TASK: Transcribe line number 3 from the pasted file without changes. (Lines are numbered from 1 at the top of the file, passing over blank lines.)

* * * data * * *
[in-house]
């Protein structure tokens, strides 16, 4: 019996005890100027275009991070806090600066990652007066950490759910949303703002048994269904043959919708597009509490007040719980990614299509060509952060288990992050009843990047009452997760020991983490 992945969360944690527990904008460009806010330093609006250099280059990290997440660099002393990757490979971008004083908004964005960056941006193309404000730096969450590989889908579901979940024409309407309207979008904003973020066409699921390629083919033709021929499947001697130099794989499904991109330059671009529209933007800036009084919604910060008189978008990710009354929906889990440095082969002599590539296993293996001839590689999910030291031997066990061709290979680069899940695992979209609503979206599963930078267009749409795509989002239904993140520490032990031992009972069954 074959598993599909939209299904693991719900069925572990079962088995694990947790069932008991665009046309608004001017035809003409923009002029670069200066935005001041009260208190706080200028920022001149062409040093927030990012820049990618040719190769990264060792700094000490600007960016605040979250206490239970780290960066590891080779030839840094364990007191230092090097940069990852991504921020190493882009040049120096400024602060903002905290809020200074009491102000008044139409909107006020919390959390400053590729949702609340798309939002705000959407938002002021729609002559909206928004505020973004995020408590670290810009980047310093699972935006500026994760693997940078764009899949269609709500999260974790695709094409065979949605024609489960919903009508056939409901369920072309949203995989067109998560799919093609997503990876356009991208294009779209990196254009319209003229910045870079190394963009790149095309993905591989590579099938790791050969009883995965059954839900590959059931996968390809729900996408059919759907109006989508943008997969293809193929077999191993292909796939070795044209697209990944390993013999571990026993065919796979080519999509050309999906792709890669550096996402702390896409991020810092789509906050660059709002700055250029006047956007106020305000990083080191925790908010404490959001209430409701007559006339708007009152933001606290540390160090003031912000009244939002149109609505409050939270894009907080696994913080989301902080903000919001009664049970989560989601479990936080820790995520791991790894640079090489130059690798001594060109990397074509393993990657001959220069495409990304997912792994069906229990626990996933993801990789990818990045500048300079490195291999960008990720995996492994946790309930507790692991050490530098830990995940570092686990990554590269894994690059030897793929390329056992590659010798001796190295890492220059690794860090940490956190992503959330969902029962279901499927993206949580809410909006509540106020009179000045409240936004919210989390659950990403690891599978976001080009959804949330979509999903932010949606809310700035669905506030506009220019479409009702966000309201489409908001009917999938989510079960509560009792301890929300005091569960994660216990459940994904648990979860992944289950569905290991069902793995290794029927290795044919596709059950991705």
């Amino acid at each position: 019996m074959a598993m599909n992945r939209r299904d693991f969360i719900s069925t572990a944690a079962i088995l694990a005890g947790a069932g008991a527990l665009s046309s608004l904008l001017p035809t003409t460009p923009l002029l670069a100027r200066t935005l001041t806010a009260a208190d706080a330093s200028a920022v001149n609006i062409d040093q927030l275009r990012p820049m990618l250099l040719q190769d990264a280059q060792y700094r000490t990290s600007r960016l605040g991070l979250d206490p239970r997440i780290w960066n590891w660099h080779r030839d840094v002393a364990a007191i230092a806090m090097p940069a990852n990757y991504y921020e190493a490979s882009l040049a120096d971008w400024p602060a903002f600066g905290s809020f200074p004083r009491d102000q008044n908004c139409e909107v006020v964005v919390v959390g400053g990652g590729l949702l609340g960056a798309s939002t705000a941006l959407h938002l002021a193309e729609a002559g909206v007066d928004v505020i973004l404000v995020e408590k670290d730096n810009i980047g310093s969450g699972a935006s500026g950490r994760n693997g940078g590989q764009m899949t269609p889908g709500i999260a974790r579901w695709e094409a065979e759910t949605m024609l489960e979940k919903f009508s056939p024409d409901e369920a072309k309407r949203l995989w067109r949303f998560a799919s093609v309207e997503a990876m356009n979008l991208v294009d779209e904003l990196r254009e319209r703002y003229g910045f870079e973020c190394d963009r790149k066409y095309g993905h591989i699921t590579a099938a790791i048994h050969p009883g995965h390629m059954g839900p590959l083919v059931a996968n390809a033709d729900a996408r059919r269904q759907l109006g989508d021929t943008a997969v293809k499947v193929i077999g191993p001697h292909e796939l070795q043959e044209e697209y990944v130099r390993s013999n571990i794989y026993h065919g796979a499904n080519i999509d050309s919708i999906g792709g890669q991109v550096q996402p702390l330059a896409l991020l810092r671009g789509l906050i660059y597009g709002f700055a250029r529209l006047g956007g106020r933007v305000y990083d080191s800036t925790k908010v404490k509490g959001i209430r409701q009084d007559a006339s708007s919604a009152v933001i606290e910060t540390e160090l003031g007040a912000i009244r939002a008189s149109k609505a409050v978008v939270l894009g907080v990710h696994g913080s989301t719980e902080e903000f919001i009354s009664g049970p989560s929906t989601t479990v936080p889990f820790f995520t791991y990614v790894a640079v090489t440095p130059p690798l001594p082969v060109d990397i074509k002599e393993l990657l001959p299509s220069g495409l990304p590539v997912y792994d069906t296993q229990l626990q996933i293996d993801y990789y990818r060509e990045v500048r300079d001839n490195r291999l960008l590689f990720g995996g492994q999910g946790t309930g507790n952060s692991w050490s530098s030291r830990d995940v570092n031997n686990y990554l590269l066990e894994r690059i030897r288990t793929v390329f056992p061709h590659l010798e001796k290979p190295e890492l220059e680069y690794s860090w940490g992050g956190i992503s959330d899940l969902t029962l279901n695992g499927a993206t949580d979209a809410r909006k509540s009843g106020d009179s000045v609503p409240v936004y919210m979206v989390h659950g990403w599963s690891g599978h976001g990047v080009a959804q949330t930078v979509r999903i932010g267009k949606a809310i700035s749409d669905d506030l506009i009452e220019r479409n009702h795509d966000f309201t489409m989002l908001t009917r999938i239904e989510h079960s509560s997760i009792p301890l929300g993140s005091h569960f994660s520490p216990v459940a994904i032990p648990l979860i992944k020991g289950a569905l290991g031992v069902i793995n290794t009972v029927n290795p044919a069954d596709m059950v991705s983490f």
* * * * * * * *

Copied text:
């Amino acid at each position: 019996m074959a598993m599909n992945r939209r299904d693991f969360i719900s069925t572990a944690a079962i088995l694990a005890g947790a069932g008991a527990l665009s046309s608004l904008l001017p035809t003409t460009p923009l002029l670069a100027r200066t935005l001041t806010a009260a208190d706080a330093s200028a920022v001149n609006i062409d040093q927030l275009r990012p820049m990618l250099l040719q190769d990264a280059q060792y700094r000490t990290s600007r960016l605040g991070l979250d206490p239970r997440i780290w960066n590891w660099h080779r030839d840094v002393a364990a007191i230092a806090m090097p940069a990852n990757y991504y921020e190493a490979s882009l040049a120096d971008w400024p602060a903002f600066g905290s809020f200074p004083r009491d102000q008044n908004c139409e909107v006020v964005v919390v959390g400053g990652g590729l949702l609340g960056a798309s939002t705000a941006l959407h938002l002021a193309e729609a002559g909206v007066d928004v505020i973004l404000v995020e408590k670290d730096n810009i980047g310093s969450g699972a935006s500026g950490r994760n693997g940078g590989q764009m899949t269609p889908g709500i999260a974790r579901w695709e094409a065979e759910t949605m024609l489960e979940k919903f009508s056939p024409d409901e369920a072309k309407r949203l995989w067109r949303f998560a799919s093609v309207e997503a990876m356009n979008l991208v294009d779209e904003l990196r254009e319209r703002y003229g910045f870079e973020c190394d963009r790149k066409y095309g993905h591989i699921t590579a099938a790791i048994h050969p009883g995965h390629m059954g839900p590959l083919v059931a996968n390809a033709d729900a996408r059919r269904q759907l109006g989508d021929t943008a997969v293809k499947v193929i077999g191993p001697h292909e796939l070795q043959e044209e697209y990944v130099r390993s013999n571990i794989y026993h065919g796979a499904n080519i999509d050309s919708i999906g792709g890669q991109v550096q996402p702390l330059a896409l991020l810092r671009g789509l906050i660059y597009g709002f700055a250029r529209l006047g956007g106020r933007v305000y990083d080191s800036t925790k908010v404490k509490g959001i209430r409701q009084d007559a006339s708007s919604a009152v933001i606290e910060t540390e160090l003031g007040a912000i009244r939002a008189s149109k609505a409050v978008v939270l894009g907080v990710h696994g913080s989301t719980e902080e903000f919001i009354s009664g049970p989560s929906t989601t479990v936080p889990f820790f995520t791991y990614v790894a640079v090489t440095p130059p690798l001594p082969v060109d990397i074509k002599e393993l990657l001959p299509s220069g495409l990304p590539v997912y792994d069906t296993q229990l626990q996933i293996d993801y990789y990818r060509e990045v500048r300079d001839n490195r291999l960008l590689f990720g995996g492994q999910g946790t309930g507790n952060s692991w050490s530098s030291r830990d995940v570092n031997n686990y990554l590269l066990e894994r690059i030897r288990t793929v390329f056992p061709h590659l010798e001796k290979p190295e890492l220059e680069y690794s860090w940490g992050g956190i992503s959330d899940l969902t029962l279901n695992g499927a993206t949580d979209a809410r909006k509540s009843g106020d009179s000045v609503p409240v936004y919210m979206v989390h659950g990403w599963s690891g599978h976001g990047v080009a959804q949330t930078v979509r999903i932010g267009k949606a809310i700035s749409d669905d506030l506009i009452e220019r479409n009702h795509d966000f309201t489409m989002l908001t009917r999938i239904e989510h079960s509560s997760i009792p301890l929300g993140s005091h569960f994660s520490p216990v459940a994904i032990p648990l979860i992944k020991g289950a569905l290991g031992v069902i793995n290794t009972v029927n290795p044919a069954d596709m059950v991705s983490f």